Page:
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Monday, October 11, 2010

Life Changing Event

This past weekend my husband and I went to the Catalyst Conference in Atlanta with a few other leaders from our church. This was a life changing experience. We had the privilege of listening to great speakers such as Andy Stanley, Beth Moore, T.D. Jakes, Craig Groeshel and many, many more. We had the privilege of learning about many organizations that have chosen to make a difference in this world we live in.

One of the women who stood up in front of about 13,000 people was Christine Cain. She opened my eyes to something that I have NEVER really thought about. I mean, it's passed through my mind but what she said really hit me like a ton of bricks and made me change my outlook on the topic. I would like to share with whoever is reading this what I've learned.

Christine is the founder and director of the A21 Campaign. It's current mission focus is on human trafficking in Europe and around the world. Did you know that in our world RIGHT NOW there are 27 MILLION slaves? .... Yes, 27 MILLION!! That's more NOW than ever in history.

What hit home with me, especially considering I'm from Georgia and all, is that Atlanta is one of the number one cities for sex trafficking. After doing some research when I got home I learned that 7200 men purchase sex from adolescent girls each month in Georgia. How horrible is that? I found out that information on a website called A Future. Not a Past. They are hosting a 5K Run/Walk in Atlanta in November.

Christine Cain changed my way of thinking when she began calling out the difference in compassion and empathy or sympathy.

em·pa·thy [em-puh-thee]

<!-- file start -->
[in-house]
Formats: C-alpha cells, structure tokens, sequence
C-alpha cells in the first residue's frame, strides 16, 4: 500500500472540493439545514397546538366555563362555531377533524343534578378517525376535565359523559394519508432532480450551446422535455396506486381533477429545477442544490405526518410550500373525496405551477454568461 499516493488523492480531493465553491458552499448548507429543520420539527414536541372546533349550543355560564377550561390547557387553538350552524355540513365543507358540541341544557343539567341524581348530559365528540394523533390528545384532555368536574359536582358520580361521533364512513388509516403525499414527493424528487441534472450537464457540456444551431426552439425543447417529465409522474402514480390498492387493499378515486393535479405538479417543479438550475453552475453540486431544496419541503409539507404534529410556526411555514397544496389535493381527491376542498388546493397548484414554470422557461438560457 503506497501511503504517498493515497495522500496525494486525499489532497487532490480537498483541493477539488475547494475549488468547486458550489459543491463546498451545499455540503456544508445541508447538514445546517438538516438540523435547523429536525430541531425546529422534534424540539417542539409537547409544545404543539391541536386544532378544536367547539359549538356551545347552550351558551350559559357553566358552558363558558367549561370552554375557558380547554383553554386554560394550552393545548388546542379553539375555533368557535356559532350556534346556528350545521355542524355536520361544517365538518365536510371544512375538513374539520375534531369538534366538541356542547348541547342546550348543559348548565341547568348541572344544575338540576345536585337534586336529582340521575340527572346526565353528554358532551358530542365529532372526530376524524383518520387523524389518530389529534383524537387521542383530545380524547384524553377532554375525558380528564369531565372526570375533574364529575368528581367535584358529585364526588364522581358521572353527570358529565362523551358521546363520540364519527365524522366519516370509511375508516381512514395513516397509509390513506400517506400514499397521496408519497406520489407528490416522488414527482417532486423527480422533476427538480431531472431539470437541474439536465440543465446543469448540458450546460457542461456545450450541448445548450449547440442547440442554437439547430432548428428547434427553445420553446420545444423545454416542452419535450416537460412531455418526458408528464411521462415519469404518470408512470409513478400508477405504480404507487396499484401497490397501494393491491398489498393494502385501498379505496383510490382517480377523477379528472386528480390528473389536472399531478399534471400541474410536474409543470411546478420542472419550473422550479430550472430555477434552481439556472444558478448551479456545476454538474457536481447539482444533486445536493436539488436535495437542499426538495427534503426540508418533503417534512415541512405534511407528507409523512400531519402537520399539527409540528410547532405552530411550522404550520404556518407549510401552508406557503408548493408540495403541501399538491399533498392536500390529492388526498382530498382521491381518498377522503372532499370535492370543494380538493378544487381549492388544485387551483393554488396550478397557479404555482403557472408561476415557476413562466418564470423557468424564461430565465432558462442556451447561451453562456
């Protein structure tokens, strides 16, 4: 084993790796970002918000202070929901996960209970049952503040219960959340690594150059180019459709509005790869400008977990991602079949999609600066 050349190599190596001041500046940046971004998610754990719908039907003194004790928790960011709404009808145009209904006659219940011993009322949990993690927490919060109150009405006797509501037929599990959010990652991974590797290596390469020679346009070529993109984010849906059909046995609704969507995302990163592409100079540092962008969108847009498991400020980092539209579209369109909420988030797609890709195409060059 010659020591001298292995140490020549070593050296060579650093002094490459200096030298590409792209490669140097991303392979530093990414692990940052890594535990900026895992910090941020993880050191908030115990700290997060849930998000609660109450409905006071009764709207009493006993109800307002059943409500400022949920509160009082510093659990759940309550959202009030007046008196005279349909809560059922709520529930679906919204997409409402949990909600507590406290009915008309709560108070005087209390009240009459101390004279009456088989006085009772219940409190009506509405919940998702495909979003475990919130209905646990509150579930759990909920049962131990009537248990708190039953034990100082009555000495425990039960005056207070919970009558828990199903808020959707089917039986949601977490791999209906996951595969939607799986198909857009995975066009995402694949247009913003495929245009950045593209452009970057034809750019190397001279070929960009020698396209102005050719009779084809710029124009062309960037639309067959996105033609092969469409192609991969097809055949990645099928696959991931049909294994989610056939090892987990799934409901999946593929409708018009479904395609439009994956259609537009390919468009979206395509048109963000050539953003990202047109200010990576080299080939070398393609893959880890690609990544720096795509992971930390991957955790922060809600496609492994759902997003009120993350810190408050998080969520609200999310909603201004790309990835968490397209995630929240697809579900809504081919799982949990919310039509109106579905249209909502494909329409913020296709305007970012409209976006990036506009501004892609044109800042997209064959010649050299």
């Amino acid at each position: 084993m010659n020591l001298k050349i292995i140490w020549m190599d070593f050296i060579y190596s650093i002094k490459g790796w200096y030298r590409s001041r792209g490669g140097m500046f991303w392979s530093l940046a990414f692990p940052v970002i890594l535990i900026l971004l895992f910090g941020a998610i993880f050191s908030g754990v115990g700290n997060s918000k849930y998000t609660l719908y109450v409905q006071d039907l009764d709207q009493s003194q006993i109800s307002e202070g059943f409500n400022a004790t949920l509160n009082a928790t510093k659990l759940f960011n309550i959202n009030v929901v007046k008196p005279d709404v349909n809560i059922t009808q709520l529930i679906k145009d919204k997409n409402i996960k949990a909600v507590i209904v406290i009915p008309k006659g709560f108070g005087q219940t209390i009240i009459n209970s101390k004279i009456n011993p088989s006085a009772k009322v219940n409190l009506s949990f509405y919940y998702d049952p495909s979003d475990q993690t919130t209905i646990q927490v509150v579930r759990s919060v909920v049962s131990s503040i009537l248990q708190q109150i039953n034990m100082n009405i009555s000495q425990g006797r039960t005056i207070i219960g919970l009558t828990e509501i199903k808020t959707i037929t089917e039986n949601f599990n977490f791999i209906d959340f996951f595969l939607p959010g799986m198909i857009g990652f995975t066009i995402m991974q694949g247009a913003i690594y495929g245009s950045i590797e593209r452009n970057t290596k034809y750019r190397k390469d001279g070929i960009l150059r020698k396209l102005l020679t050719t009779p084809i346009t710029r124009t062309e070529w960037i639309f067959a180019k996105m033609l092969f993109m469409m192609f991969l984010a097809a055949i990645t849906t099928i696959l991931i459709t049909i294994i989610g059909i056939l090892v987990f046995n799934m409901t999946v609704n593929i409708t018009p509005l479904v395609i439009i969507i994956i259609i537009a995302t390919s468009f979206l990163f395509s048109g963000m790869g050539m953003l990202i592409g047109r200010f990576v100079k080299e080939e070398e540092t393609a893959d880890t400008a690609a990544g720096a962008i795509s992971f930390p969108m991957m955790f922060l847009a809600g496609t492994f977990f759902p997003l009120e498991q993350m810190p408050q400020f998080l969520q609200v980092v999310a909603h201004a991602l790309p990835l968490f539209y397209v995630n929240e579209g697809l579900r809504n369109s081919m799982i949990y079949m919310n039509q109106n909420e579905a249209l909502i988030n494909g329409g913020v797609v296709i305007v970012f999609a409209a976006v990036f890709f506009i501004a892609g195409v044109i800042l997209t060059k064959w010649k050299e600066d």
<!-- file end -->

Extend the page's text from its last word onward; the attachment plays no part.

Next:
1. the intellectual identification with or vicarious experiencing of the feelings, thoughts, or attitudes of another.

sym·pa·thy [sim-puh-thee]
1. harmony of or agreement in feeling, as between persons or on the part of one person with respect to another.

1. a feeling of deep sympathy and sorrow for another who is stricken by misfortune, accompanied by a strong desire to alleviate the suffering.

Christine Cain made it very clear that it doesn't help for someone to have an emotional experience. It helps when someone has an emotional experience and then acts on it with help! People will find excuses as to why they can't help someone or a cause. She said we need to get our "buts" out of the way ... ex: "I wanna help, but ... ".

"A million is just a number until we meet one" - Christine Cain

Meet Rani Hong. At the age of 7 Rani's dad lost his job and his family was hurting for money. A well-respected lady in their community offered to help by taking Rani into her home and helping her with an education and the essentials needed for life. Within one month this woman sold Rani into slavery. Within one year, EIGHT YEARS OLD (think of what you were doing at 8) ... Rani had been beaten everyday. Raped everyday. Told she was never going to be anything and broken. She was physically sick and worn out ... Imagine having to service 40-50 men a day at eight years old. It's horrible.

She was placed up for adoption and eventually adopted out to a woman in Canada whom died when Rani was 16 of cancer. She fended for herself and eventually met her husband and they found out they had more in common than they thought because he went through the same thing. Together they have started the Tronie Foundation which helps the survivors of human trafficking. - An alliance of faith-based churches in Atlanta who have come together to stop the sexual exploitation of children. Check out their movie that's going to be showing at the Fox Theater, Stop the Candy Shop.

Here's my search for "Sex Trafficking in the United States". Very sad.

While I was eating at The Varsity Friday on our way back home I looked out across the skyline. I was thinking, Wow, Atlanta: Home of the Braves, The Falcons, The Trashers, Coca-Cola, Georgia Aquarium. And one of the number one cities for Human Trafficking.

Do not turn your heads and look away!!

ECPAT USA (End Child Prostitution, Child Pornography and Trafficking of Children for Sexual Purposes)', an Anti-Trafficking agency, states that the average age of entry into street prostitution is between 12 and 14 years old, though there have been cases of girls as young as 9 years old. (source)

Human Trafficking Statistics.

21 Ways to Help!

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